Malcolm X for much of his life thought that universal brotherhood was impossible saying:
“I believe in the Brotherhood of all men, but I don’t believe in wasting Brotherhood on anyone who doesn’t want to practice it with me. Brotherhood is a two-way street.”
But when he went on his pilgrimage to Makkah, he came to the realization that through the universal call of the Prophet Muhammad (peace be upon him) all people could be united as one.
“America needs to understand Islam because this is the one religion that erases from its society the race problem. Throughout my travels in the Muslim world, I have met, talked, even ate with people who in America would have been considered white… But the white attitude had been removed from their minds by the religion of Islam.”
What Malcolm X experienced was the power of humility. And that doesn’t mean that you think any less of yourself as Malcolm said:
“You can’t hate the roots of the tree without hitting the tree itself.”
So loving your homeland and origin is necessary, but the root of the problem with racism is that one thinks he’s inherently superior to another because of the way he’s created.
As the first test of a truly great leader is his humility. The Prophet Muhammad (peace be upon him) was the greatest leader to ever lived.
For despite his being of the most noble lineage, his rising to become head of state. And the devotion he gained from his followers that no king or ruler had ever experienced, he still chose to live in the humble home, sleep on a straw mat, wear the same clothes, and sit at the same level as his followers to the extent that a foreign emissary wouldn’t be able to tell him apart from his companions.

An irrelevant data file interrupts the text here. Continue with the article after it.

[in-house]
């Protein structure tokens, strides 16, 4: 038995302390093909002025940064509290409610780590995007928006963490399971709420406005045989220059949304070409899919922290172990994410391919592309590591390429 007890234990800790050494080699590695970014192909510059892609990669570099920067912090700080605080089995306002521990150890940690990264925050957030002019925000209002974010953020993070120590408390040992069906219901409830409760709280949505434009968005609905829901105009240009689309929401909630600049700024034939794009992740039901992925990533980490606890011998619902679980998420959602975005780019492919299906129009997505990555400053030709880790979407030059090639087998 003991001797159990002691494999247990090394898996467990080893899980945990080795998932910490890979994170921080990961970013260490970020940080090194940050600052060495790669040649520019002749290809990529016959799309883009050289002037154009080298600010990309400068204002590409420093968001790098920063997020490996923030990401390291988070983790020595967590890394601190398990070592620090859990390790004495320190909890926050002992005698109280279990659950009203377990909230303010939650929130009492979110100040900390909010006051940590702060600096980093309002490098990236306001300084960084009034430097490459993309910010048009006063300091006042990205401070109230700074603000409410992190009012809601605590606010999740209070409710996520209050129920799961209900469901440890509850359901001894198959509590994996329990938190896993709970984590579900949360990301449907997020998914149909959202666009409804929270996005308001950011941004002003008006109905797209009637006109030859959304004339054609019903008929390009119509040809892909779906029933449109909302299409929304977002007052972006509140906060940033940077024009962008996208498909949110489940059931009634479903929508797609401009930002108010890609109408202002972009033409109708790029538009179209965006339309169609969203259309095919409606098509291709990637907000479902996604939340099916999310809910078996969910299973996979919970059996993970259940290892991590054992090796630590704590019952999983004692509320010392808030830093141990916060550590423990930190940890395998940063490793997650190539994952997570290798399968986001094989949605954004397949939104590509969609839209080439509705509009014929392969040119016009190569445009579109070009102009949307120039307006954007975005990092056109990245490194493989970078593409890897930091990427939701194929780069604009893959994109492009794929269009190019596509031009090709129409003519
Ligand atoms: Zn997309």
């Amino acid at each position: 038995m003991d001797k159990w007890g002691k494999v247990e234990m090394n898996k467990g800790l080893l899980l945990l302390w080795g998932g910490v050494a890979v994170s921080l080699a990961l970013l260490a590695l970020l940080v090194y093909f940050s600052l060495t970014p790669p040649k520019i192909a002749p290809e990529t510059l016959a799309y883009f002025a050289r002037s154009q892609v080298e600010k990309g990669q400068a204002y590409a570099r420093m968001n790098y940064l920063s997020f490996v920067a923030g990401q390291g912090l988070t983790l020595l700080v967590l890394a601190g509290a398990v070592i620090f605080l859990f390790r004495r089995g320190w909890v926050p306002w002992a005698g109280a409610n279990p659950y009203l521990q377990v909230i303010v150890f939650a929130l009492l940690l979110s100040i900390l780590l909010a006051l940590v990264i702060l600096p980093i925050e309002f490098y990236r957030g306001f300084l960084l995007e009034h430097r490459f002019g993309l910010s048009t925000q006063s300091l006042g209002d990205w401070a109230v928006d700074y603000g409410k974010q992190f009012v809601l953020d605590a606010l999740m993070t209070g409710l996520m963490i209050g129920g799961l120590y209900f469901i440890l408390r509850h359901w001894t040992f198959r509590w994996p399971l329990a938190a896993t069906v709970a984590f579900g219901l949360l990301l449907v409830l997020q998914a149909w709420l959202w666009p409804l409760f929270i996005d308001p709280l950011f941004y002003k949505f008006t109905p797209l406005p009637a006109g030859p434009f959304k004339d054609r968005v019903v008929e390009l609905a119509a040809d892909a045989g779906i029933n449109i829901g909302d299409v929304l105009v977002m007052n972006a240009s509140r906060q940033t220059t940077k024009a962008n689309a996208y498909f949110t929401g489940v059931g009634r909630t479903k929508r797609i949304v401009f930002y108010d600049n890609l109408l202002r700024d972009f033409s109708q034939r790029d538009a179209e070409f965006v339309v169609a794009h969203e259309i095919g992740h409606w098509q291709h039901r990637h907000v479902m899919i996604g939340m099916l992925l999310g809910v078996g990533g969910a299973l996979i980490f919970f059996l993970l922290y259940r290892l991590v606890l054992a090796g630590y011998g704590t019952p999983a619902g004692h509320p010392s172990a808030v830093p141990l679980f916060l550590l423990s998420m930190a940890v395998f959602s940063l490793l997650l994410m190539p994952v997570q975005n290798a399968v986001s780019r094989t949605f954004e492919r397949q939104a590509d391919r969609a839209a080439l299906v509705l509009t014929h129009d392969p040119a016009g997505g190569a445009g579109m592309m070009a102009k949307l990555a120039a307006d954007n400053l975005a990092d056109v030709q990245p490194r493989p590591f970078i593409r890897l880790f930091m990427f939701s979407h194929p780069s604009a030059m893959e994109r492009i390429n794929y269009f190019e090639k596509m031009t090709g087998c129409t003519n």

It didn’t matter if he was amongst former slaves or leaders, his dream was to see a world where none of that mattered.
To realize the dream of Prophet Muhammad, we have to question our own prejudices and take concrete steps to end discrimination at every level. It’s easy to read, lecture and speak about racial equality, but it’s far harder to implement it in our daily lives.
Yesterday I was sitting with a longtime friend of mine at the park. As we were watching his kids playing, and somehow it was revealed that his oldest son was actually an orphan from a neighboring country that he had adopted. I told him I had no idea and that I admired how he’d always treated him just as well as his other son.
He responded by saying he was inspired by the Prophet (peace be upon him) who freed Zayd from slavery and treated him so well that when Zayd’s father found him after many years he still wanted to stay with the Prophet (peace be upon him).
“…The lies (Western slander) which well-meaning zeal has heaped round this man (Muhammad) are disgraceful to ourselves only… How one man single-handedly, could weld warring tribes and wandering Bedouins into a most powerful and civilized nation in less than two decades… A silent great soul, one of that who cannot but be earnest. He was to kindle the world; the world’s Maker had ordered so.” (Thomas Caryle)